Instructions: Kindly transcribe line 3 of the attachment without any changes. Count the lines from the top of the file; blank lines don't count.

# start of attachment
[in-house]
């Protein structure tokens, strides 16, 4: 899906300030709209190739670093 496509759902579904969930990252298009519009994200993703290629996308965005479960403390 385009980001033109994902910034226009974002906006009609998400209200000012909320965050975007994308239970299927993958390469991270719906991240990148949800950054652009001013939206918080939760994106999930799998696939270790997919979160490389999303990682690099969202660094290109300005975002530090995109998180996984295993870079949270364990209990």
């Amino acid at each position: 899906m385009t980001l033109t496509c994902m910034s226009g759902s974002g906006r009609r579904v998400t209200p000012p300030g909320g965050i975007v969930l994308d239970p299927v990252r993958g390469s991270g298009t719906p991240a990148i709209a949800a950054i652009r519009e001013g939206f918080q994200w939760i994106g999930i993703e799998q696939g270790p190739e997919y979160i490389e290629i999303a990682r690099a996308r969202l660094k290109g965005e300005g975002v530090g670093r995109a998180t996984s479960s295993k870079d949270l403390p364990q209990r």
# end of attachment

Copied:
């Amino acid at each position: 899906m385009t980001l033109t496509c994902m910034s226009g759902s974002g906006r009609r579904v998400t209200p000012p300030g909320g965050i975007v969930l994308d239970p299927v990252r993958g390469s991270g298009t719906p991240a990148i709209a949800a950054i652009r519009e001013g939206f918080q994200w939760i994106g999930i993703e799998q696939g270790p190739e997919y979160i490389e290629i999303a990682r690099a996308r969202l660094k290109g965005e300005g975002v530090g670093r995109a998180t996984s479960s295993k870079d949270l403390p364990q209990r």